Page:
Spike Camp

Hunting with Weatherby => Whitetail Deer => Topic started by: danno50 on April 08, 2018, 07:01:11 AM

Title: Processing your own deer
Post by: danno50 on April 08, 2018, 07:01:11 AM
I came across a Realtree hunting article that I thought might benefit young hunters, first time hunters, and might even serve as a refresher for the rest of us. Its basically a DIY guide to field dressing, skinning, quartering, and even a few cooking tips. It includes videos which serve as a good visual for first timers. How many of us have taken young kids to the hunting camp for their first time hunting experience? When the processing starts the first thing out of their mouths is "Gross" and some are squeamish. Exposing them through these videos may help lessen the Shock of seeing blood and guts for the first time.  My granddaughter was pretty upset her first time. If you think theres a better way of doing any of these things, you can let the kids know at the time how you do it.

https://www.realtree.com/deer-hunting/4-step-deer-butchering-the-path-to-amazing-venison
Title: Re: Processing your own deer
Post by: eford on April 11, 2018, 04:28:42 PM
I’ve showed a few new hunters how to ski and debone their deer. They were so excited the “gross” went away fast. A decent understanding of the deer anatomy helped. We kind of made it into an animal science lesson. There is nothing like the excitement of finding the bullet, which I understand but have rarely done.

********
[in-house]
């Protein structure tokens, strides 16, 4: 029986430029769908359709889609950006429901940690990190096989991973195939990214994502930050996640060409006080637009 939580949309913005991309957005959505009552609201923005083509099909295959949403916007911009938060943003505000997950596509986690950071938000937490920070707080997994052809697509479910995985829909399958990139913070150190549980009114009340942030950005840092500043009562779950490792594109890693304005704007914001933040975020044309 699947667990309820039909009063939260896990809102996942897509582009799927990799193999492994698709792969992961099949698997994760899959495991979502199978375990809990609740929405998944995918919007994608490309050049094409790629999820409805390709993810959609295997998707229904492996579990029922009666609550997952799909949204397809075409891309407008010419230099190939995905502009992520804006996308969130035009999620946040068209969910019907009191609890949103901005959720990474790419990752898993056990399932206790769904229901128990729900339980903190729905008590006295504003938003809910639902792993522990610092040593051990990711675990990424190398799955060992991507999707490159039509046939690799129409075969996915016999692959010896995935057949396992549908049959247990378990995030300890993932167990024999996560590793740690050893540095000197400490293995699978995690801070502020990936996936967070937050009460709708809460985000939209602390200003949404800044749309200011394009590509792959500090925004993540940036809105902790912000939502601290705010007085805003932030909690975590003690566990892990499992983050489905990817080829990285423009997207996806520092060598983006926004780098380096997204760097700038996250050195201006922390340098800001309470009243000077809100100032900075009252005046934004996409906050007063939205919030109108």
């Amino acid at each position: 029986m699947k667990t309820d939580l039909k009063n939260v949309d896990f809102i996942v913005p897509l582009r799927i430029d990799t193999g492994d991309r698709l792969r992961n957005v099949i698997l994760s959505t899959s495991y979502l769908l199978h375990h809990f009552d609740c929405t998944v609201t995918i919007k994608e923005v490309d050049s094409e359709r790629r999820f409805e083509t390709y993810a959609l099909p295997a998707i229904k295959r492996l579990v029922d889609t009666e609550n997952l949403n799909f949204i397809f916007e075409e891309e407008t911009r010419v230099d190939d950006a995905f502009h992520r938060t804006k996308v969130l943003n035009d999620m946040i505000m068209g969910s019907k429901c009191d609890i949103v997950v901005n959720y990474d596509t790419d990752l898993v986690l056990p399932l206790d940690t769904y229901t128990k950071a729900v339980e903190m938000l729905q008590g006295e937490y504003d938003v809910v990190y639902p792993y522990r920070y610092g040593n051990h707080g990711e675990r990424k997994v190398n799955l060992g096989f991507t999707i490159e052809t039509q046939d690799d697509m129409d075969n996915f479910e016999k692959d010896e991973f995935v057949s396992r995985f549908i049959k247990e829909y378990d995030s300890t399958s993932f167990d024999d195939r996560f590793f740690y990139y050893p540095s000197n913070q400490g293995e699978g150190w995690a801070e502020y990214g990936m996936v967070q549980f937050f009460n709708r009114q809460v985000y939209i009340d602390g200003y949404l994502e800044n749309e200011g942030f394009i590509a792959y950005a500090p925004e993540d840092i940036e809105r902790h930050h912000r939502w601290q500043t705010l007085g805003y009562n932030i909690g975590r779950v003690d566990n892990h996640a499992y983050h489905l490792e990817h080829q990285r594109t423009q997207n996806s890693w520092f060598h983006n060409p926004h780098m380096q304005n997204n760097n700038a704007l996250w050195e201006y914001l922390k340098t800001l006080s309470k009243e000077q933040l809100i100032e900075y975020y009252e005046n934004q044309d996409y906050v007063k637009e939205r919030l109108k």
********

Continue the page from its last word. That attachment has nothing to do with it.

Title: Re: Processing your own deer
Post by: terminator on April 11, 2018, 05:23:37 PM
Video would be a good guide for a first timer to look at before the time came.Even if they had someone experienced helping them they would have an idea of what was going on.Then after they have seen it done and helped a few times let them do it all.It will seem to take them forever and you will want to get hands on to help.You only learn by doing.
Title: Re: Processing your own deer
Post by: 224KING on April 12, 2018, 07:43:13 PM
A friend of mine says the only way you learn something is to learn it.LMAO.Pretty much the ame thing Roger said.
Title: Re: Processing your own deer
Post by: terminator on April 12, 2018, 08:13:17 PM
My nephew skinned and quartered his first by himself at age 10.Hooked the buck up on the gimbral and winched him up with the boat winch and went to work.We were out there forever it seemed.I had to slap several others hands away when they decided to help and speed up the process.lol.He did a good job and was proud of himself.He is verry fast now and tells me to get out of the way and have a quick beer while he skins mine for me.
Title: Re: Processing your own deer
Post by: Badgerland Hunter on May 11, 2018, 11:56:45 AM
My son and I have been our own butchers for close to 25 years, ever since my brother-in-law in Texas taught us his DIY method on whitetails.  One key to faster meat work is to skin 'em in the field while they're warm -- skin peels right off with a little elbow grease.  Getting the hide off cools the carcass down in a flash, too. Then, we game bag 'em for transport to keep the meat clean.

I should mention, for the field work, we hang our deer upside down using a pulley and a gambrel ... just find a stout tree, hoist 'em up and get to work.  Hanging just makes it easier to do everything -- and, yes, that includes gutting -- and keeps the carcass out of the dirt, leaves, etc.

Most butchers here in SE Wisconsin are getting $90-100 to cut up a deer.  I'd rather keep my money in my pocket, and know for certain it's my venison in the freezer.
Title: Re: Processing your own deer
Post by: Chris on May 15, 2018, 01:35:49 AM
We kill between 3-5 deer a year some years more and a couple years less. Either way I cannot spend $80-$100 per deer. We all get into it when I start cutting up deer. We eat more deer meat than beef.